This is even more important during the coronavirus pandemic, when entrepreneurs may be feeling more isolated than usual. She added: “I've found reaching out to other people, so that I wasn't just living in an echo-chamber in my own head, has been a really effective, useful way of pulling myself out of that rabbit-warren.”
Brady offered her advice to women in business looking to build their networks at events, reminding aspiring female founders that “people do business with people”.
“The first thing is to be interested – listen to other people. The other thing is to be interesting! Have a few things that you want to say about yourself, that other people want to listen to, as opposed to treating it like a pitch of some kind.”
“I think it's self-evident that the whole economy becomes more successful if we can all take part equally,” said Chrouch, reflecting on the importance of diversity and inclusion in business.
However, many female founders are still grappling with gendered stereotypes in their industries – and the pandemic may have exacerbated the challenges they face.
“During COVID, at Women in Football, we conducted a survey among our 4,000 members from the UK and abroad about the impact of the pandemic and 78% of the women who replied to the survey said that their organisation treated men differently during the pandemic,” says Köksal. A further 75% said they had either directly experienced or witnessed these anomalies.
You don't need to be an A-type personality who can walk into a big room and shine. You're looking for authentic relationships with people
Chair of National Policy for BAME business for the Federation of Small Business and Director of Chrouch Consulting
This discrimination makes the business landscape difficult to navigate, leading to situations where entrepreneurs are “battling with different layers of expectations of how you can make your voice heard,” said Chrouch.
“There is some particular stereotyping that goes on around women. It’s not the same for all women, though. For black women, important business skills such as being articulate and assertive are often treated negatively and dismissed as aggression. I think it's very unfortunate that women and women of colour have to feel like that.
“It’s about learning how to be effectively assertive as a woman, because it's a skill. There is absolutely nothing to be gained by not learning how to be assertive.”
Brady agrees that it’s important to take action against these out-dated assumptions. “People are frightened to say, 'I'm ambitious' because we tend to think that ambitious people are ruthless people and that's not true at all,” she added. “Ambition is that fire inside of you that drives you to never settling for anything less than what you want – and it's true that if you don't champion your career or your idea or your business, no one will do it for you.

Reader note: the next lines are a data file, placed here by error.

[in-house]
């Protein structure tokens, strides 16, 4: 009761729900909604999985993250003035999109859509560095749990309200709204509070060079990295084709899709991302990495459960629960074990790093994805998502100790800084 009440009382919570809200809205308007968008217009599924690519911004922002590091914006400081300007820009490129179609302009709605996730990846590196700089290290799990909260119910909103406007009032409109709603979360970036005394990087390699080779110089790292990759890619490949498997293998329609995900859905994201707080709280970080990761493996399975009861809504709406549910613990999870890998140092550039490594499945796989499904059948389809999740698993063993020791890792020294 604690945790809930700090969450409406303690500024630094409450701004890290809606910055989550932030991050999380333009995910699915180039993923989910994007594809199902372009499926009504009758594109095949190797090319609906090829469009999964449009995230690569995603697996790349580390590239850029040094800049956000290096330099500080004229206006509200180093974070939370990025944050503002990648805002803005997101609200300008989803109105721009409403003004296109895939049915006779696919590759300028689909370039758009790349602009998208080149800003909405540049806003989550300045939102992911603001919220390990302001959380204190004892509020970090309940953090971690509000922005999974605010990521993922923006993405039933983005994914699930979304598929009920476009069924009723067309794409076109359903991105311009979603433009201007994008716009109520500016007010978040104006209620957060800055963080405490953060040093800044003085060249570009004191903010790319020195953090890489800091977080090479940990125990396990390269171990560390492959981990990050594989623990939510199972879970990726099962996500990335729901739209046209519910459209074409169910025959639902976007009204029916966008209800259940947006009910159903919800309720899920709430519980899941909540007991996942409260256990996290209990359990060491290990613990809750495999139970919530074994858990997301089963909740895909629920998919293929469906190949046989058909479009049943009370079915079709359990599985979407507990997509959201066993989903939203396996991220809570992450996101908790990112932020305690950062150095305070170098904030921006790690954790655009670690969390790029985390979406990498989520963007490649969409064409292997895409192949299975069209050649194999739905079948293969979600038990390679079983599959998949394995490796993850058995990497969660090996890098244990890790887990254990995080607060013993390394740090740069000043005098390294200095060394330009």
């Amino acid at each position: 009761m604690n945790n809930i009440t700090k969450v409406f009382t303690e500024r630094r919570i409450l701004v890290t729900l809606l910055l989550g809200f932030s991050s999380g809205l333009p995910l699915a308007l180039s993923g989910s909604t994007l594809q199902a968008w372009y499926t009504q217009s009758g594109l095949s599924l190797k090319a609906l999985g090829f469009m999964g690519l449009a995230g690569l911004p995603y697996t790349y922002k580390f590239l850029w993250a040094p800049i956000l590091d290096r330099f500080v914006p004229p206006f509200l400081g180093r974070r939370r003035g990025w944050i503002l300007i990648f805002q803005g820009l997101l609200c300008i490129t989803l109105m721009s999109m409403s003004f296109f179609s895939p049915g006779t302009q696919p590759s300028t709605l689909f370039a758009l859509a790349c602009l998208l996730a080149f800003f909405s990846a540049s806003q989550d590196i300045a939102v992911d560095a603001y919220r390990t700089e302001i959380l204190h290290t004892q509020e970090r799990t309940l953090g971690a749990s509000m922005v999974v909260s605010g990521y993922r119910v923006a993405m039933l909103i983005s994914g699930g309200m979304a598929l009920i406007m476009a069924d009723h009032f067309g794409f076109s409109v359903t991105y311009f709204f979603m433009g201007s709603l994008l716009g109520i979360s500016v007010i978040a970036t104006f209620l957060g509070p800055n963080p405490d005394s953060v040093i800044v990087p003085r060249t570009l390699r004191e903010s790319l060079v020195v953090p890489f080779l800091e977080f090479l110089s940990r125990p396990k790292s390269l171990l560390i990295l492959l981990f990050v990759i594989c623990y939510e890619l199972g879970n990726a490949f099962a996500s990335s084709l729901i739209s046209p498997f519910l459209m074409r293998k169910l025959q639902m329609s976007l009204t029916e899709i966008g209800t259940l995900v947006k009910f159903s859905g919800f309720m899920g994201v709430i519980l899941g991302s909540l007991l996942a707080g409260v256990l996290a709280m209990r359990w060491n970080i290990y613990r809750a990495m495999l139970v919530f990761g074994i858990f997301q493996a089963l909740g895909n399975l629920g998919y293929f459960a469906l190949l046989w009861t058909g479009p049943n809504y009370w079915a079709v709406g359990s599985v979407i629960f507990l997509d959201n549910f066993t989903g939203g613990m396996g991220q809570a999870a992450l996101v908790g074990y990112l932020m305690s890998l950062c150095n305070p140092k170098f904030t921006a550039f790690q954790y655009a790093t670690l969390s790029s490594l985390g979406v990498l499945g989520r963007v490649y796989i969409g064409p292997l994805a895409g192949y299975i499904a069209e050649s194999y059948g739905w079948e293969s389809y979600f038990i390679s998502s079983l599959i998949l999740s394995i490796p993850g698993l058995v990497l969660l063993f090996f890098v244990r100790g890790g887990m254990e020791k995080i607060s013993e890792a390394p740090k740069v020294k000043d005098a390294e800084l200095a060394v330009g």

“I think the most important thing about working in a very male-dominated environment – in any environment, actually – is to hold your own, to not put up with anything that you're not comfortable with and to stand your ground.”
First steps to business
According to LifeSkills research, more than half of the UK’s aspiring female entrepreneurs say that the pandemic has made them want to start-up their own business. But, understandably, there are some concerns about taking what Köksal calls a “bold decision” at a turbulent time.
One Facebook Live listener asked the panel if they thought it was “too late in the day to start your business during COVID”.
“If it is the right idea, then there is no wrong time to start a business,” answered Chrouch. “Actually, there's quite a lot of room to reach out to people for advice, because a lot of us are stuck at home.”
Brady added: “Life is short. You don't want to wake up at 52 or 51 and look back on your life and say, ‘I wish I would have’.
“The pandemic has been an opportunity to refocus and reset your business and your life. Think about what you want. When you wake up every day, what do you want your day to look like? What kind of people do you want to surround yourself with? What kind of business do you want to run?”
“The government does startup loans, Barclays does startup loans – there are plenty of places to go to take that first step. Get a mentor who can fill in the gaps that you don't know, do your action plan, set out a timetable and simply go for it.”